Around 1828, a large number of people traveled from Newberry, South Carolina, in covered wagons, oxcarts, on horseback, and by foot. In the group were preachers, farmers, masons, and most any other occupation of the day. The names read like a current register of the area, since these forerunners have numerous descendants still making their homes in Senoia. In the group from South Carolina were the Atkinsons, Addys, Pages, Youngs, Levells, Shells, Barnes, Falls, Moses and many others. They scattered across the countryside, each trying to find a new start. And find it they did in the rich land of eastern Coweta. Raising cotton, corn, and livestock, the area was an agricultural Utopia.
Many of Senoia's residents migrated from Newberry, South Carolina. Shown is Newberry's "Old Courthouse."
Location, Location, Location...
The first "settlement" in the area was called Location, two miles south of present day Senoia, where a post office had been established. In 1854, Willow Dell was established. Settlers continued to move to the area. The founding date for Senoia is 1860, for in that year the Rev. Francis Warren Baggarly bought land on which the modern town of Senoia now sits. On October 9, 1864, after many of the people of Willow Dell had moved closer to the two railroads that ran through the area, the community was renamed Senoia, and a post office was reestablished. The first building to be erected was known as the Rock House. Intended for mercantile purposes, it soon became a commissary for the Confederacy, as the war broke out soon after its completion. The first church,a Methodist Episcopal, with the Rev. Baggarly as minister, and the first Sunday school was also organized in the upstairs. A high school was opened in 1865, quite an accomplishment for a rural southern town at the end of the civil war.
Two intersecting railroads are much of the reason that Senoia is located where it is.
(Pictured is the old depot, which no longer stands.)
Post Civil War
After the war, Senoia saw the completion of the Savannah, Griffin and North Alabama Railroad, which crossed through the town. Agricultural products such as cotton and peaches were shipped by rail from Senoia. Senoia was officially incorporated as a city on December 12, 1866. Pride in their town was very evident, as the citizens aspired to have the county seat moved there in 1876. Their bid was unsuccessful. Today with its collection of architectural treasures, most of the town comprises a historic district on the National Register of Historic Places. Senoia was officially chartered as a city around 1905, about the same time the railways moved in. The city still features architecture from all those periods - including structures dating to the 1840s - with most of the architecture from the city's charming downtown dating from the turn of the century.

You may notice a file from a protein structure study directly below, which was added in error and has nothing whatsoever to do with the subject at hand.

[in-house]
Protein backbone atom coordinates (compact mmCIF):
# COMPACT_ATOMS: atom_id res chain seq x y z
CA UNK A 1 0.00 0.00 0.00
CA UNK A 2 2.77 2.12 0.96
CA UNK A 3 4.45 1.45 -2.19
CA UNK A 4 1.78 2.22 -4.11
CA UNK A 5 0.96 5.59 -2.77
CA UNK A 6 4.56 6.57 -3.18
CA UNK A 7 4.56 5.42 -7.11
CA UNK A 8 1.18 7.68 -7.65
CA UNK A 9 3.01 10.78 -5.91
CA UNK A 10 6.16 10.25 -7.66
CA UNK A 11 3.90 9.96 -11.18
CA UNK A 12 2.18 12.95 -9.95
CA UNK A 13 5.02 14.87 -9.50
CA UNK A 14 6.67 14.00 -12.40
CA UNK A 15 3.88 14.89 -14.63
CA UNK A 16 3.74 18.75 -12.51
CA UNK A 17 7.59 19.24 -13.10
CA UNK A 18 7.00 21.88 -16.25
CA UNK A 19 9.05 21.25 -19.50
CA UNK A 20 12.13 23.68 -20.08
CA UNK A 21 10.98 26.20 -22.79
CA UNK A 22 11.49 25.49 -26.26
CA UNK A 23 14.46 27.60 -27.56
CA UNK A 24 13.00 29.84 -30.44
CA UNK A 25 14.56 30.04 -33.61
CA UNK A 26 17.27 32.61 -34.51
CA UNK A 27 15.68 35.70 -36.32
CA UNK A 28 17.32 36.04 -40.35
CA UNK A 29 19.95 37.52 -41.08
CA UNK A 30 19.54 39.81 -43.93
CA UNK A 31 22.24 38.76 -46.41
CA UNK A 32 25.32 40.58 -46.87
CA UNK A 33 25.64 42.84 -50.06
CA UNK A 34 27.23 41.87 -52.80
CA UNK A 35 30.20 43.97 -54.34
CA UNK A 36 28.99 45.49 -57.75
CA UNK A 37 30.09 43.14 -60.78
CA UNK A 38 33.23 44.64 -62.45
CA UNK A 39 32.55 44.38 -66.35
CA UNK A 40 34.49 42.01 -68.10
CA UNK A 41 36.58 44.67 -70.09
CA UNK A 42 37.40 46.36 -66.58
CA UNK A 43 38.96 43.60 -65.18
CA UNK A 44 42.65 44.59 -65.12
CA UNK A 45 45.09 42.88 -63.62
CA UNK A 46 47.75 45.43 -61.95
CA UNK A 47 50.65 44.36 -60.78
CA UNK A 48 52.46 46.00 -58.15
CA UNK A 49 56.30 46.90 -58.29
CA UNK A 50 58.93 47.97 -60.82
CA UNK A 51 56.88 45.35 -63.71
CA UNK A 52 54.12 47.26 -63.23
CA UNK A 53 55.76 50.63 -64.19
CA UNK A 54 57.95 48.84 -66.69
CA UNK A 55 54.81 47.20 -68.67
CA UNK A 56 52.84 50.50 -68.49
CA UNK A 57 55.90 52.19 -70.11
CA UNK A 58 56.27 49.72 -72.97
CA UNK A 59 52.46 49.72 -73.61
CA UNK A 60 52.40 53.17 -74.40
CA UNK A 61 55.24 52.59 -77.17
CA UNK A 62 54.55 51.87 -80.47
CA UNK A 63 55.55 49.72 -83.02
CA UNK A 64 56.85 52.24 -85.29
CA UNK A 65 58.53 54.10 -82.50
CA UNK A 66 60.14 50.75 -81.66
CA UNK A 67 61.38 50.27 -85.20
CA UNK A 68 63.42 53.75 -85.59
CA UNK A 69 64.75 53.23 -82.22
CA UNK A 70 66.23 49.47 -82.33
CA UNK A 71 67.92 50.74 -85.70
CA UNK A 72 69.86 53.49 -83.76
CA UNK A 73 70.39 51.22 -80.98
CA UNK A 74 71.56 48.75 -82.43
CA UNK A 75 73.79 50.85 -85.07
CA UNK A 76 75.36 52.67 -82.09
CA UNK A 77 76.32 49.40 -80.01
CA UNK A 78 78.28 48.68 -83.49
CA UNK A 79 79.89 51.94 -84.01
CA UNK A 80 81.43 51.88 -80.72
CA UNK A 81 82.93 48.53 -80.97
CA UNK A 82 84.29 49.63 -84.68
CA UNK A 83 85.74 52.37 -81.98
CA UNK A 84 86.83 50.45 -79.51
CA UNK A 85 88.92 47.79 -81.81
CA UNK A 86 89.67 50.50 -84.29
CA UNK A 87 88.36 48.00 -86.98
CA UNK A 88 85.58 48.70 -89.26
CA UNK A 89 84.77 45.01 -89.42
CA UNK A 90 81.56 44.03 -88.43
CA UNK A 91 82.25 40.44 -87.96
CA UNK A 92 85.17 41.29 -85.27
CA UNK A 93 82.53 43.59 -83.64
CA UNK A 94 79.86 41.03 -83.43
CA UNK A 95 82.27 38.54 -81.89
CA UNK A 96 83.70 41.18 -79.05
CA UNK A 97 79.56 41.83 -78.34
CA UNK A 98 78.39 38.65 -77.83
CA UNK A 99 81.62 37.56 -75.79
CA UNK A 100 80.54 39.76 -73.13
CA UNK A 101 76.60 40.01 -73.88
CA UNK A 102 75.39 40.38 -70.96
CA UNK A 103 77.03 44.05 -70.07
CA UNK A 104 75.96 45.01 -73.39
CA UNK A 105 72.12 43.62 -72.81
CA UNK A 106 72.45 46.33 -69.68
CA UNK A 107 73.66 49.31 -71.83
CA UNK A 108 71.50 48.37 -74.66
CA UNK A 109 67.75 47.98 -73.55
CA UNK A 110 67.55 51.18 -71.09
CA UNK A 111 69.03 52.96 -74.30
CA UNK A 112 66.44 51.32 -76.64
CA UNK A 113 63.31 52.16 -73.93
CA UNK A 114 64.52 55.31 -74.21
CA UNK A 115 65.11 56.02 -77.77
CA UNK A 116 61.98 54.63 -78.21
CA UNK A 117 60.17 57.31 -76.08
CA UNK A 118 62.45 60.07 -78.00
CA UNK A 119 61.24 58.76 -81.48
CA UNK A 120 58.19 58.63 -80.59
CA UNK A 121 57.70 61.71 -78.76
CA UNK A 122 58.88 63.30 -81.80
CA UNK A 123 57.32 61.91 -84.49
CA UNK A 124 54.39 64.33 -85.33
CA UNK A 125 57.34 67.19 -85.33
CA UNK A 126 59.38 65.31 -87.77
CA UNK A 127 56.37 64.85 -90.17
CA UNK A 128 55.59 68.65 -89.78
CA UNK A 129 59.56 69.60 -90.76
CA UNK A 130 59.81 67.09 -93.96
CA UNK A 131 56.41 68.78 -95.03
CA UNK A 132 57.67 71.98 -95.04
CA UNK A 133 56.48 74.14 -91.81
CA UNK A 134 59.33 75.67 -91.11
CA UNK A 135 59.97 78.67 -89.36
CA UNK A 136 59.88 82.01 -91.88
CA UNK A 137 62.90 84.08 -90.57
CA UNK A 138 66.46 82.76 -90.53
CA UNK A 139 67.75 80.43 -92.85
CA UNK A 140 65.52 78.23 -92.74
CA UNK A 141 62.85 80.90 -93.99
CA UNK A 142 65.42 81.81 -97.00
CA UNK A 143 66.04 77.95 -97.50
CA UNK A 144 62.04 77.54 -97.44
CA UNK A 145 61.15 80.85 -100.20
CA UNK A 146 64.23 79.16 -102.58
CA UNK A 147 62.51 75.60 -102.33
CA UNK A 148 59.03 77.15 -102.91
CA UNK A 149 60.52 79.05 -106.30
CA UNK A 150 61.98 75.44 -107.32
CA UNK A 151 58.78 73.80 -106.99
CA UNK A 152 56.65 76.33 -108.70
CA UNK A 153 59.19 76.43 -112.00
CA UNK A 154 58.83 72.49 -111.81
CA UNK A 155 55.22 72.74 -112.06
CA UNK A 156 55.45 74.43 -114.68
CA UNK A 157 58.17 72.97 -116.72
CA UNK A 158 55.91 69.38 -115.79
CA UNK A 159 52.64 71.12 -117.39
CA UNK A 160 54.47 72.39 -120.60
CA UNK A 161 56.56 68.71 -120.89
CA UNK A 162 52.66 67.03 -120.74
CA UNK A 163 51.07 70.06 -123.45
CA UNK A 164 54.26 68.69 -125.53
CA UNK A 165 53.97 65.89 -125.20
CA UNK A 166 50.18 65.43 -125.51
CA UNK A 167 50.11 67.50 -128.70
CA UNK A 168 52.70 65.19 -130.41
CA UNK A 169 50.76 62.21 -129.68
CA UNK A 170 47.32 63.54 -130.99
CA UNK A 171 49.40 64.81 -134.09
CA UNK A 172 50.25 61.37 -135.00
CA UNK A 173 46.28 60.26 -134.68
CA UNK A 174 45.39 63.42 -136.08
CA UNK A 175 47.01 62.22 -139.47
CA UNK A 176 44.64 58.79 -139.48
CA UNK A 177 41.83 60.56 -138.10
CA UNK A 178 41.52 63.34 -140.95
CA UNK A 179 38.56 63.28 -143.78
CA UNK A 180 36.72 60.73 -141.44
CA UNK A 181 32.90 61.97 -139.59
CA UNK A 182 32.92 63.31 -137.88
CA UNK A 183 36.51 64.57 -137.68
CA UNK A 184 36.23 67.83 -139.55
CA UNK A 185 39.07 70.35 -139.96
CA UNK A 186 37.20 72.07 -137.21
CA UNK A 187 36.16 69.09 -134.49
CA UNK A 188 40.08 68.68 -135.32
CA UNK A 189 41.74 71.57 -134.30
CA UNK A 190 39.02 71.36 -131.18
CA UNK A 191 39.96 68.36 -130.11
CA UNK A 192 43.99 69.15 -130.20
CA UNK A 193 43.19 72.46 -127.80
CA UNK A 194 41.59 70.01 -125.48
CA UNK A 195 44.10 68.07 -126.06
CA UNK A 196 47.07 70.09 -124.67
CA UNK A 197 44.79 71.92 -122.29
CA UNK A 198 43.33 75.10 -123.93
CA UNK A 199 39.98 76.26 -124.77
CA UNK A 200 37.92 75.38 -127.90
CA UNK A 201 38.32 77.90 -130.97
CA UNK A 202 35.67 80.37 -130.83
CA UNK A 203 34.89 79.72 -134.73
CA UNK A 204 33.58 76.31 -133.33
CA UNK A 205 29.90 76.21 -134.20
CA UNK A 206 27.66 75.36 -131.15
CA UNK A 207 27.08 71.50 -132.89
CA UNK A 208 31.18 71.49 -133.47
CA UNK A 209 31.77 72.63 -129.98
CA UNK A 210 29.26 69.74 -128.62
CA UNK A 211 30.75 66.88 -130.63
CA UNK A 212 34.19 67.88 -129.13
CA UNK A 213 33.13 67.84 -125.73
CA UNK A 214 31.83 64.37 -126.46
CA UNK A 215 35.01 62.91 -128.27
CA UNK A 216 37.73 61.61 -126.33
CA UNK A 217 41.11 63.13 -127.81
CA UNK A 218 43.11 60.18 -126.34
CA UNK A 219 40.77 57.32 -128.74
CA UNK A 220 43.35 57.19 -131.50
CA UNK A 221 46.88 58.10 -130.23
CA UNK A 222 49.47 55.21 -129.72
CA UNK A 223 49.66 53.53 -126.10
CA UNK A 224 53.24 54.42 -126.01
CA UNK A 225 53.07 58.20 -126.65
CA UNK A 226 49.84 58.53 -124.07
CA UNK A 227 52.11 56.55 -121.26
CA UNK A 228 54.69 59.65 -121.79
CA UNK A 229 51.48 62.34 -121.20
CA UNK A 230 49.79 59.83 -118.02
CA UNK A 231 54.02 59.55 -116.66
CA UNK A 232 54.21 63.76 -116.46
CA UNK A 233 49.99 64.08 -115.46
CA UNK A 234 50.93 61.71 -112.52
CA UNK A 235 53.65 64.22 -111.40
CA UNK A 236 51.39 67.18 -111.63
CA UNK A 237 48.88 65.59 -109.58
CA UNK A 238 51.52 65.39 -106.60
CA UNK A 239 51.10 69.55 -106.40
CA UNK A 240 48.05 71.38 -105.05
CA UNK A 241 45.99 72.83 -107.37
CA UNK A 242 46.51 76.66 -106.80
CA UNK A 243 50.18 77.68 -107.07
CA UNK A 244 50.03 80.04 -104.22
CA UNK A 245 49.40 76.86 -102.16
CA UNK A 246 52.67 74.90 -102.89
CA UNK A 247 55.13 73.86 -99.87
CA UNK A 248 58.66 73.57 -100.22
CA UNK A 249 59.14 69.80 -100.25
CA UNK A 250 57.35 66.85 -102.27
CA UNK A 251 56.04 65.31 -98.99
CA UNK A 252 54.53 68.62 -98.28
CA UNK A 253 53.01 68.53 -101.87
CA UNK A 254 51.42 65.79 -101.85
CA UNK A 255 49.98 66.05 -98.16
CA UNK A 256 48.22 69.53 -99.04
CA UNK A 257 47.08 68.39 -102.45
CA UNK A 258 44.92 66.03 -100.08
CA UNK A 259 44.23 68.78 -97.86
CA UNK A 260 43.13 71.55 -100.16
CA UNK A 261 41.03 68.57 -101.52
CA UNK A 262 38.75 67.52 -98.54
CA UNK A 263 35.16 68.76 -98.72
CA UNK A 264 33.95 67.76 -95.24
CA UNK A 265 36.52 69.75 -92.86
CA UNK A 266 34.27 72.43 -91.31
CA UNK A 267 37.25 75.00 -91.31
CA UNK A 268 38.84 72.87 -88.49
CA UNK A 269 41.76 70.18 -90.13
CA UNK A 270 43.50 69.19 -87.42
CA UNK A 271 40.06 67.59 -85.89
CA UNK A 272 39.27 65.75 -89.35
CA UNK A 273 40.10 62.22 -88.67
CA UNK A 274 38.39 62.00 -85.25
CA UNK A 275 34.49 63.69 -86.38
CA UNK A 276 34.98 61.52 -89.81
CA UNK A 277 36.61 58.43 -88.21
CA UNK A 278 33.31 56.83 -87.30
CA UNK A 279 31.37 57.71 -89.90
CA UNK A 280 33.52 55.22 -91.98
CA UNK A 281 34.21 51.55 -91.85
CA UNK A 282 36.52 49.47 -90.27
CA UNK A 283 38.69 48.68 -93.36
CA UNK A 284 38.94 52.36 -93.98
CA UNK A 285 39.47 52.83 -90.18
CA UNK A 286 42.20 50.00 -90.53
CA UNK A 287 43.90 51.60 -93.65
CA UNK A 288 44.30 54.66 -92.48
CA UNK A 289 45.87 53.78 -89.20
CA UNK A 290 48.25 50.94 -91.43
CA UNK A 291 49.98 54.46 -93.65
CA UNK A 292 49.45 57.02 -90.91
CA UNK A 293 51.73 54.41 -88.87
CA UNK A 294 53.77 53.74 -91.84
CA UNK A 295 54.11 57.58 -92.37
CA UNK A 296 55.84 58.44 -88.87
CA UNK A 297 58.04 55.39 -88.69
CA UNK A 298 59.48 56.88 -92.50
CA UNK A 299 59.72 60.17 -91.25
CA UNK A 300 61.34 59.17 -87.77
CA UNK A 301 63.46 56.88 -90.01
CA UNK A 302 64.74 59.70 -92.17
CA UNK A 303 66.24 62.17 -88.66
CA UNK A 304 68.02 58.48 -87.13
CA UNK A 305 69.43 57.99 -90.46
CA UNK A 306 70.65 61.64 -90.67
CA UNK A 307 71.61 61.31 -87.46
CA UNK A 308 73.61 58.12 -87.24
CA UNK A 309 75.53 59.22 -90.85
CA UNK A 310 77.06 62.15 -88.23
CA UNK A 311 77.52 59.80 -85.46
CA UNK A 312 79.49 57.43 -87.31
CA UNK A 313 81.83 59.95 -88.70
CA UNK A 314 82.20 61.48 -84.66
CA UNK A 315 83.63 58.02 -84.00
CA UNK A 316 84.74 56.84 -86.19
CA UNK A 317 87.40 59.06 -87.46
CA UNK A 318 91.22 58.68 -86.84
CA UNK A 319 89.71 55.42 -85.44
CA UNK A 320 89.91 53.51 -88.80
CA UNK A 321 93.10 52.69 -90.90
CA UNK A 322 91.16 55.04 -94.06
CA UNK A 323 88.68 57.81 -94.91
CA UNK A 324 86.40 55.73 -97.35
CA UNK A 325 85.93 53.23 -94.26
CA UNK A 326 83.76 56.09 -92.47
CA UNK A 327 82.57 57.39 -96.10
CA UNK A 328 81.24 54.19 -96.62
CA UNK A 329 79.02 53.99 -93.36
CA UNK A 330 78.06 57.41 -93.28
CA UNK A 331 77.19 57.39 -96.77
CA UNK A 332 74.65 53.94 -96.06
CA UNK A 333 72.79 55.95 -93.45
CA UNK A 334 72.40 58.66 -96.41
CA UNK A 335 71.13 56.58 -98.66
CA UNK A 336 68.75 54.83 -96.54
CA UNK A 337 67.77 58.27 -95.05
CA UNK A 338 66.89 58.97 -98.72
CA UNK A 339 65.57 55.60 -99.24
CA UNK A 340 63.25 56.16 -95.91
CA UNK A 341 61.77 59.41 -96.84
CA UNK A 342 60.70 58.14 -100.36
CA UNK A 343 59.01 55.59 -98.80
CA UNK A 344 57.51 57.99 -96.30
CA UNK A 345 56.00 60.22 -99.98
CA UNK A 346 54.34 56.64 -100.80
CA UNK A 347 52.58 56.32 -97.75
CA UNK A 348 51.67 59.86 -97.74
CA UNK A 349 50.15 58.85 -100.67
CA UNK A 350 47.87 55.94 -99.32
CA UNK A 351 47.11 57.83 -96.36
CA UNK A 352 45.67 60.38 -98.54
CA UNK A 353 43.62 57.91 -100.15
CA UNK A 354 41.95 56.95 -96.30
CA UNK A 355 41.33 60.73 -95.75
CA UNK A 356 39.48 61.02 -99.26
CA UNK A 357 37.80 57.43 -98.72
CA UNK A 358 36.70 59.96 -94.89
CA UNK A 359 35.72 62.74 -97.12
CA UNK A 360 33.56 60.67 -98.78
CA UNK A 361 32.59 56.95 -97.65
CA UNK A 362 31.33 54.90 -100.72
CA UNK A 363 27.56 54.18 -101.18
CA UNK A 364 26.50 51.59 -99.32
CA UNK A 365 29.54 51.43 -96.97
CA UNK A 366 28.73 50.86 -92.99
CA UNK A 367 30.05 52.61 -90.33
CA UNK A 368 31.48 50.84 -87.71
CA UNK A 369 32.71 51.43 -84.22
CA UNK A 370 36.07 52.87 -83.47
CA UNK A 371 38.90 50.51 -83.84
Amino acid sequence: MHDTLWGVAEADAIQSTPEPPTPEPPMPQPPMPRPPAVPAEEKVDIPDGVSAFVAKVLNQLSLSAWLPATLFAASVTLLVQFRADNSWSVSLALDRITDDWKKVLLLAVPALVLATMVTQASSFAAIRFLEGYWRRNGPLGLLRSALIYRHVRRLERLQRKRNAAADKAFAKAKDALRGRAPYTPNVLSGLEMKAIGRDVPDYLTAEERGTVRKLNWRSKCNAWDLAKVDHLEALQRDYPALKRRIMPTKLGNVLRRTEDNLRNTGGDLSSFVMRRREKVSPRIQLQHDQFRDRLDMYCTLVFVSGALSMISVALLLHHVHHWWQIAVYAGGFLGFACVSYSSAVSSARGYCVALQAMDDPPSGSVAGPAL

Senoia has one known citizen who died in combat. Edward Couch was killed in action in Vietnam. The city of Senoia honored its lone fallen hero by naming its newestbridge in his honor in 2001.
Where the name Senoia came from is difficult to determine. There are four main variations to the origins of the name Senoia. They are listed below in the order of their likelihood as the source for the nameSenoia.
- Senoya He-ne-ha was the wife of Captain William McIntosh. Their son, also named William McIntosh was both a General in the army and a chief in his band of Creek Indians. Senoya was a member of the prestigious Wind Clan of the Creek Indians. This is what established the idea of "Princess Senoia."
- From an edition of a one-time Senoia paper, the Enterprise-Gazette, comes this quotation concerning the naming of the town: "John Williams suggested the name Senoia for an Indian Chief of that name, a medicine man and philanthropist, noble, brave, and generous, who lived near the present location of Sargent.
- Another newspaper account in 1873 held that Colonel William C. Barnes came up with the name in honor of a clever Indian who formerly resided in the community.
- Others say that Senoia comes from an Indian word for the title of Chief William McIntosh, Shenoywa.
Another thing for visitors to Senoia to note: Although you might think that Senoia would most likely be pronounced "Seh-noy-yuh", don't be fooled. Locals here simply call it "Seh-noy." If you want to stand out like a sore thumb, feel free to mispronounce Senoia. No one will say anything, but every one will know you are not a "local"!
Special Thanks to the Senoia Historical Society for their help with this brief history.
Senoia Area Historical Society
PO Box 301
Senoia, GA 30276